If you’re not already enjoying Richard Whitmire’s new gender blog, you could be. Yesterday he wrote that KIPP “is an important player in the boy troubles” because boys at KIPP start 5th grade behind the girls, but catch up to them by 7th grade.
This may very well be true, but there’s another KIPP gender story that has received less attention: many KIPP schools have non-trivial gender imbalances and lose boys at a faster rate than they lose girls. Certainly I’m not the first to point this out, as the San Francisco Schools blog reported a year ago that African-American boys leave Bay Area KIPP schools at alarming rates , a finding that Ed Week followed up on in this article on KIPP attrition.
To check out the gender balance in New York area schools, I looked up the School Report Card data for KIPP Bronx and KIPP TEAM in Newark, the two KIPP schools in the area that were at full scale (i.e. they serve grades 5-8) when the last round of NY and NJ school report cards were released. From the disaggregated test score data, I pulled the number of girls and boys tested in grades 5 and 8. This is a decent proxy for the gender composition by grade, which is not available elsewhere - though it’s certainly possible that more boys than girls sat these tests out.
In each of these schools, there were more girls than boys in the 5th grade classes. At KIPP TEAM/RISE in Newark (the two schools’ 5th grade numbers are reported together because they’re under the same charter), 62% of 5th graders were girls, as were 58% of students at KIPP Bronx. In the same year, the 8th grade composition was 71% female at KIPP TEAM and 68% female at KIPP Bronx. These data don’t allow us to trace one cohort through school, but they do suggest that more girls are sticking with KIPP than boys. (KIPP’s own report card from this school year also confirms that there’s a gender imbalance in these schools; KIPP reports that 57% of students overall at KIPP Bronx are girls, 54% are girls at KIPP TEAM, and 57% are girls at KIPP RISE.)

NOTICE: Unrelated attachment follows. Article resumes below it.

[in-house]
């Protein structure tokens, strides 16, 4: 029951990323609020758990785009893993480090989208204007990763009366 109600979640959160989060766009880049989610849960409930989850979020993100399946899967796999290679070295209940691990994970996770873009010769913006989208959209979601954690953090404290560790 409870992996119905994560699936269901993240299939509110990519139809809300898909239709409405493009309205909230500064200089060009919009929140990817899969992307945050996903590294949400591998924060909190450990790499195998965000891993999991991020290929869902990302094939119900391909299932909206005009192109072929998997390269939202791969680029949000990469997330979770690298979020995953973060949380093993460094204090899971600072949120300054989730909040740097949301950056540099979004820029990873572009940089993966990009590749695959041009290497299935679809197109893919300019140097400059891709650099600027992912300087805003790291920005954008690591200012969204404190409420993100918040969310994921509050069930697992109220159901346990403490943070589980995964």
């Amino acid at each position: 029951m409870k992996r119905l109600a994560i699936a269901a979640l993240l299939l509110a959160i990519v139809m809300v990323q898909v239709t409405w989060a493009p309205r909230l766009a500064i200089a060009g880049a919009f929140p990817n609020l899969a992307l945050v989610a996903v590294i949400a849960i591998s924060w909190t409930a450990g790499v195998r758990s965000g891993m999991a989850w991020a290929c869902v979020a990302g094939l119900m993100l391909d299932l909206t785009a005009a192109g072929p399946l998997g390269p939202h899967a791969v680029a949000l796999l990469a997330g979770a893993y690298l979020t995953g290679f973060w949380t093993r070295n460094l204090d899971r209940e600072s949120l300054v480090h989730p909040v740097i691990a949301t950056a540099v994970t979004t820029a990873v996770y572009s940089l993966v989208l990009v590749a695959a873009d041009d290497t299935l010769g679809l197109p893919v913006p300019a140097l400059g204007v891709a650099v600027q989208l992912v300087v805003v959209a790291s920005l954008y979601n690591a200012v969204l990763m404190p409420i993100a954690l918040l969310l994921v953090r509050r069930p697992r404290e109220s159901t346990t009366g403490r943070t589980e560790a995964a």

The boys who stay at KIPP may, as Whitmire wrote, do extremely well. But it appears that at least in some cities, boys are also less likely to attend KIPP schools - and stay there.
Previous posts on KIPP are here:
* Do KIPP Schools Have a Positive Effect on Their Students’ Achievement?
* When a Lottery Is Not a Lottery
* Does KIPP Provide a Solution to the Problems of Urban Education?
* What Lessons Does KIPP Offer for Urban School Reform?
* Comment on “Lies My KIPP Teacher Told Me”
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